By Karl Bostic:
Emily Crosby, 14, is passionate about doing her splits in dance class and playing sports, like badminton and netball. But her love for those activities would have been cut short if not for a life-saving operation last June that corrected an extreme case of scoliosis, or curvature of the spine.
Her mother, Jackie Crosby, still can't believe how she missed the telling signs of this condition last year.
"In dance class last January , the teacher was holding her in a pose, and noticed the shoulder blade was sticking out at the time," she said. "She told her, you need to go home and tell your mom about this."
The teenage girl, who has two younger brothers, lives in Hartlepool in northeast England.
"She always has a towel covering her shoulders, so you would never notice anything," her mother said.
An appointment last April with a spinal surgeon revealed Emily's life-threatening condition. A simple procedure, asking the patient to bend forward and touch her toes, gives the first clues.
"When they asked her to bend over, it was like a shark's fin, or a hump," Emily's mom recalled. "Her whole shoulder blade was lifting from her back. And she wasn't in any pain."
The specialists at James Cook hospital performed X-rays, and what they found was shocking.
"I cried when I saw the spine's shape," said Jackie Crosby. "Her lungs were trapped between her ribs and were getting pushed. But she hadn't felt any breathing pains yet. She did everything sporty, and she was never out of breath."
Click here to see Emily's x-ray and other rare conditions captured in medical imaging.
Though doctors called it the "worst spinal curvature" they had ever seen, the condition for many is actually part of growing up. Scoliosis most commonly occurs during the growth spurts in puberty and early adolescence. In Britain, scoliosis affects around three or four children out of every 1,000, but in 90 percent of the cases, no treatment is ever needed.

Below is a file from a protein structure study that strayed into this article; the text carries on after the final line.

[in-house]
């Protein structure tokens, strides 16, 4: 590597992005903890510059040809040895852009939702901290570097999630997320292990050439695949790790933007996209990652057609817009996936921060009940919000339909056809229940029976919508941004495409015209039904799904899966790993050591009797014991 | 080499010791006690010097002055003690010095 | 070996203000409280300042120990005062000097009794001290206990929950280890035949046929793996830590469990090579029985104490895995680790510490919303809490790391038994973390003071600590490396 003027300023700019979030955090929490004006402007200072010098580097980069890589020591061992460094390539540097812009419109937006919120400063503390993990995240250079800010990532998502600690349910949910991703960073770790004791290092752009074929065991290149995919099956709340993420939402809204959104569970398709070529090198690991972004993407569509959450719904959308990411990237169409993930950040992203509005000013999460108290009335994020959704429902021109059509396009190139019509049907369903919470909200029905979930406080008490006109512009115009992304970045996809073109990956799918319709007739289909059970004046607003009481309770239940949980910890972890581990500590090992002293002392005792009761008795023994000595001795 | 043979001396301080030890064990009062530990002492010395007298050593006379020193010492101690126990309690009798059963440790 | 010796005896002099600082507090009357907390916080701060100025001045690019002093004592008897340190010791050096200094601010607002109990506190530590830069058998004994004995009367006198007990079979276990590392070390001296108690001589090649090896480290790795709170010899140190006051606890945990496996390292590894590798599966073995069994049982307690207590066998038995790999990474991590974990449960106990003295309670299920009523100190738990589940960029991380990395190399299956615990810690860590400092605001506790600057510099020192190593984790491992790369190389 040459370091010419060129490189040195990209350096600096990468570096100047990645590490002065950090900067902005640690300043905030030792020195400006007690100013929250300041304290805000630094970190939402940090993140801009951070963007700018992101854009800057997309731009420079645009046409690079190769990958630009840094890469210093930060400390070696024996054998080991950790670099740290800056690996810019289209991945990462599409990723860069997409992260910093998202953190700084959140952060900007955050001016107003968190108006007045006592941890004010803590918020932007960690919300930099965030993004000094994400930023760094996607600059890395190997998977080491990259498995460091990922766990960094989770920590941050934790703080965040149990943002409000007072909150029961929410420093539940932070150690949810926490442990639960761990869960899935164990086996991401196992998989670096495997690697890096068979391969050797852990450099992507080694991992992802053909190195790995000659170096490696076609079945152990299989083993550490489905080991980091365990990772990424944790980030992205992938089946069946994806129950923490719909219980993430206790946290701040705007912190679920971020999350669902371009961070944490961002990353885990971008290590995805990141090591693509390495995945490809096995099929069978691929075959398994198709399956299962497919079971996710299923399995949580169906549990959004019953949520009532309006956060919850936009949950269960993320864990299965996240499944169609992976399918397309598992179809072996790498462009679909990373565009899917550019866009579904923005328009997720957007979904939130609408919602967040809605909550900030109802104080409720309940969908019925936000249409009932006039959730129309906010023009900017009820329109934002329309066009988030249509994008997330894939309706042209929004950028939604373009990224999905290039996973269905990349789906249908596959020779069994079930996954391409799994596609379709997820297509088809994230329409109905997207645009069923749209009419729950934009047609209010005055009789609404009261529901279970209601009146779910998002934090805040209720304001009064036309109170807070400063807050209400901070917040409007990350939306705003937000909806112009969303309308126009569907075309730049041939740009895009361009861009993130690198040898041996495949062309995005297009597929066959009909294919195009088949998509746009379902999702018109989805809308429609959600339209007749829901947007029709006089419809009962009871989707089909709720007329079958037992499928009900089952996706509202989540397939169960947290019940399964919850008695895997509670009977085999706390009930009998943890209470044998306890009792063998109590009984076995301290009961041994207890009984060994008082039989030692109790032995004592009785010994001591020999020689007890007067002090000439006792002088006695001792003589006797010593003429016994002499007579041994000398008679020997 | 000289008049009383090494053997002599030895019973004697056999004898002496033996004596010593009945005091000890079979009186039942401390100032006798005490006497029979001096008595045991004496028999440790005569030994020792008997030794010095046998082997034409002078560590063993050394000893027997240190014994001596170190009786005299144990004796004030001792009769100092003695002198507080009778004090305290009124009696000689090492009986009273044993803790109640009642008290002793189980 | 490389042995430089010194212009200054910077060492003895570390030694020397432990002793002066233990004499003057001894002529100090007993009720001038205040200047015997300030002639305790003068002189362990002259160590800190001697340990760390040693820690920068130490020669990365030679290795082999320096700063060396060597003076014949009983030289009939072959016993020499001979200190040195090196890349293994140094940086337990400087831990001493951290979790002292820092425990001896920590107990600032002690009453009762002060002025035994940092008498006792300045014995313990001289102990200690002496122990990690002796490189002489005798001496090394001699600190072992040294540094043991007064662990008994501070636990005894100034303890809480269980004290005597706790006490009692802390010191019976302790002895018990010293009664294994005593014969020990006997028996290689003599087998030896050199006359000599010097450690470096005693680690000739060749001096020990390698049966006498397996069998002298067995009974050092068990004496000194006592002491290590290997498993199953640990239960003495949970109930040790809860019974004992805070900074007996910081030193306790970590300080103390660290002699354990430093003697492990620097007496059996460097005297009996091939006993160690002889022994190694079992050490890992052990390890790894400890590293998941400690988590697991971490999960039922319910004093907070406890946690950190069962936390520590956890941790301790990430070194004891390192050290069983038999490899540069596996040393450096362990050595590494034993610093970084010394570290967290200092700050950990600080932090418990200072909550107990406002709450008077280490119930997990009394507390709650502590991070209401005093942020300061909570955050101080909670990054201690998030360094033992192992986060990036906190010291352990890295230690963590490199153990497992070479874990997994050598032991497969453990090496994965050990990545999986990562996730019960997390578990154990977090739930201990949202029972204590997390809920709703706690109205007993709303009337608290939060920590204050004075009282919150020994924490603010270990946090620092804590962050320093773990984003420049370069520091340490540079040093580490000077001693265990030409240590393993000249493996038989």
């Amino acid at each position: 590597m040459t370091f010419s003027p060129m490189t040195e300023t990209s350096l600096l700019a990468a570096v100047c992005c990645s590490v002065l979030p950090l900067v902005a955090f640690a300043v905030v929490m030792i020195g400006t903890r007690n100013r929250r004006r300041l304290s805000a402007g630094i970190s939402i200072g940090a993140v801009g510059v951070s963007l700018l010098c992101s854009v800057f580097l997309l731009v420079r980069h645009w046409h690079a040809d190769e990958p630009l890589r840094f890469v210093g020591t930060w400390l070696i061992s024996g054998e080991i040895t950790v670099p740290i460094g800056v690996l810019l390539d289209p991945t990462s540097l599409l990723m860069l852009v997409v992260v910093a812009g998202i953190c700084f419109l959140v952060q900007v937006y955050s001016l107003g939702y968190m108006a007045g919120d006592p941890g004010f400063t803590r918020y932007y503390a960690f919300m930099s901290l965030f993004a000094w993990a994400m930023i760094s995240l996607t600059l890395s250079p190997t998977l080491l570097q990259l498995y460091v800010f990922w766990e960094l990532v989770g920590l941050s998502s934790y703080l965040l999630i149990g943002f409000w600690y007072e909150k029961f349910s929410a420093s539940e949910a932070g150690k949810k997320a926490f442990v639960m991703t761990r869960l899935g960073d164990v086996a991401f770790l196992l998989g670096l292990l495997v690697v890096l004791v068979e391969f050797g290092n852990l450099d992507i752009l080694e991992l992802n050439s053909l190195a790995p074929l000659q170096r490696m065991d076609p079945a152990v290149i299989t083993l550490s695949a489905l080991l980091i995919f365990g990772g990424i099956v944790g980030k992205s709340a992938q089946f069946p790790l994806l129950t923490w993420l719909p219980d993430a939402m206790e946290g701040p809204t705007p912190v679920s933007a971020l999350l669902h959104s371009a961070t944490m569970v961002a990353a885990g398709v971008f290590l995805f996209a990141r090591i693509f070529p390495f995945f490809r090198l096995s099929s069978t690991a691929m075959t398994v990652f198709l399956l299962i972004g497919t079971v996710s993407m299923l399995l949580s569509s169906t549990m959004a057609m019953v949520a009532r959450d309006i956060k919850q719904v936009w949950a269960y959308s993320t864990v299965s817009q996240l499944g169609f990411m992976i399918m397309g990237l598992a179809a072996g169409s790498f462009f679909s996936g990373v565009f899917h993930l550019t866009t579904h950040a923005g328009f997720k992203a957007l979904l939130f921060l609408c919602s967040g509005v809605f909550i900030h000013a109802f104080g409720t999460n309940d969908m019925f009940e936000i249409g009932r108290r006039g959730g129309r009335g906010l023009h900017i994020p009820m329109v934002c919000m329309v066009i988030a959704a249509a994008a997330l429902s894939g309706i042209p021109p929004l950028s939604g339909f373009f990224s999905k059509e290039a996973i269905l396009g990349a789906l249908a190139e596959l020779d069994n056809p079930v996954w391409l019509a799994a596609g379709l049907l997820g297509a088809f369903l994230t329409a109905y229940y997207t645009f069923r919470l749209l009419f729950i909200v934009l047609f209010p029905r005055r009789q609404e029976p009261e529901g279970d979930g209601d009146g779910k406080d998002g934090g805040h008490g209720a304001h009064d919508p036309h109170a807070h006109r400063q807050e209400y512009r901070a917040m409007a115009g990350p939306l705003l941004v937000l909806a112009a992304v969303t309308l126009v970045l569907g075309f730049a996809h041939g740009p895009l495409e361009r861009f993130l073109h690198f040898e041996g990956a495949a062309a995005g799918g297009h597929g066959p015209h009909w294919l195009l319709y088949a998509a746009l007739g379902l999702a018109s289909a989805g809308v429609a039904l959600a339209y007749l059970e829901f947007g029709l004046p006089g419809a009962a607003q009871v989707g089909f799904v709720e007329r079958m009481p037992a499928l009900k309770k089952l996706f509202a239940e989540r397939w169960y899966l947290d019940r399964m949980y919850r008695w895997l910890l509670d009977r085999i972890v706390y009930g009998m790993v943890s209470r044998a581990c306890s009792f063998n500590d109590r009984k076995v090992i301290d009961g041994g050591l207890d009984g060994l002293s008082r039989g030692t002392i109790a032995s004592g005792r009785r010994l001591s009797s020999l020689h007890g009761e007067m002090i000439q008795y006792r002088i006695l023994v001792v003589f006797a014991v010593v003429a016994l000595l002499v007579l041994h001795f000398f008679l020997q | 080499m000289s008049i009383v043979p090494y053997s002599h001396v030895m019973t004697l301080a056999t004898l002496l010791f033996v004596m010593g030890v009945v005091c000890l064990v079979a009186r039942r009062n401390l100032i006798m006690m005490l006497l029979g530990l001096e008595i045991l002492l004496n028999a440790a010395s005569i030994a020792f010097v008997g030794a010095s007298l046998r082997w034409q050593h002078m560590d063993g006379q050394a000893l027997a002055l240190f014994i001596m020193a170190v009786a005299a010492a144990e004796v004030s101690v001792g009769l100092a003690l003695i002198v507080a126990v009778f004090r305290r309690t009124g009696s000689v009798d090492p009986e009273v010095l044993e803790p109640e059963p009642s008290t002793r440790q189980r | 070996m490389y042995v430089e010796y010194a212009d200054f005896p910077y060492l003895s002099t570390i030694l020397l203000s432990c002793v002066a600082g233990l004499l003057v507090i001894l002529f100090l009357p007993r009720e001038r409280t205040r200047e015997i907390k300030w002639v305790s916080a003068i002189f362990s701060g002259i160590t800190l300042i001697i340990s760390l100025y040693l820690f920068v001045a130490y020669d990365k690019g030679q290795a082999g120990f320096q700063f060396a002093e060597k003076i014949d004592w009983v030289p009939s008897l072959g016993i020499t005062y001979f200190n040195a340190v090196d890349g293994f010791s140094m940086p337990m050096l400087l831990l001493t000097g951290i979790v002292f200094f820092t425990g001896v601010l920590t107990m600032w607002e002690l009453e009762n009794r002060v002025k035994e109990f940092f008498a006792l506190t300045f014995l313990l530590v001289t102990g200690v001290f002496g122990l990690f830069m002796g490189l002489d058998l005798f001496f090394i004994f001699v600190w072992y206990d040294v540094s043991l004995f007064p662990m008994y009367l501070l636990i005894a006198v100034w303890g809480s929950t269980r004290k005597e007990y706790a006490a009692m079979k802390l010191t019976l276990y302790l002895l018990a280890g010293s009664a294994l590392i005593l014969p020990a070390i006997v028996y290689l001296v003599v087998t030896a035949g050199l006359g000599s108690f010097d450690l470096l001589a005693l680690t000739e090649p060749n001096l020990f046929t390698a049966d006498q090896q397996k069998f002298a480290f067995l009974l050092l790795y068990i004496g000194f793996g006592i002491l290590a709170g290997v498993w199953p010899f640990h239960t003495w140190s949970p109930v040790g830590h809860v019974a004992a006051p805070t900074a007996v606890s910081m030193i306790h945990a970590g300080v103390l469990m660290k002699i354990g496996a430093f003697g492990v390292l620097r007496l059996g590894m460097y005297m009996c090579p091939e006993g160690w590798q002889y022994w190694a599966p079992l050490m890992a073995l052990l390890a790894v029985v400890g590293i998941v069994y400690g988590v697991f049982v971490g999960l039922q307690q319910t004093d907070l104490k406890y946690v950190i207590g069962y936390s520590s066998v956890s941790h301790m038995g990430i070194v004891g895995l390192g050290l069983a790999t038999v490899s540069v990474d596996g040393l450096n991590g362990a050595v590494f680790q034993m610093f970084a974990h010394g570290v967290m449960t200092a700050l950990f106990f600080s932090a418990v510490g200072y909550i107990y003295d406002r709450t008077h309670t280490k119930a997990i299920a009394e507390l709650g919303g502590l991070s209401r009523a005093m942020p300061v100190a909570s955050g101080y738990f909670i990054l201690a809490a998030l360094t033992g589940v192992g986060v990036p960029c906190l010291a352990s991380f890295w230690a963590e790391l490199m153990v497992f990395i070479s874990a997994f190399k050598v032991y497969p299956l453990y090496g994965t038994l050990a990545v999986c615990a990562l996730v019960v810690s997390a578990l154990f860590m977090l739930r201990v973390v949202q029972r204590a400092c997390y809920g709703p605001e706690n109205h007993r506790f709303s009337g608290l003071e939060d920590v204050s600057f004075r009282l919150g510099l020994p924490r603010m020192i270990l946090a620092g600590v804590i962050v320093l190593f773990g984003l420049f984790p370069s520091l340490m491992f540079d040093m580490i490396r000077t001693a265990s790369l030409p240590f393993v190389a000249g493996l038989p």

In Emily's case, there was no choice but surgery. In June, she underwent an 11-hour operation in which her spine was fused and straightened between two titanium rods screwed in place.
"The worst scenario was paralysis if the knife had gone in the wrong direction," said Jackie Crosby.
But weeks later, Emily was doing the splits.
Doctors gave Emily the green light to continue her passion for dance and sports but warned that some activities could affect the rods in her spine.
"They prefer she doesn't do horseback riding or any trampoline," Jackie Crosby said.
With her spine fused, Emily will only grow in her legs from now on, her doctors said.
The Crosbys hope their daughter's triumph over scoliosis sends a message of hope to all growing children battling the curved spine condition.
"She'd love to try skiing since she hasn't skied before," said Jackie Crosby, adding that Emily has been nominated for a local award in Hartlepool as a child of courage. "We're nervous about it as parents. But if she feels comfortable in trying it, we'll let her do it."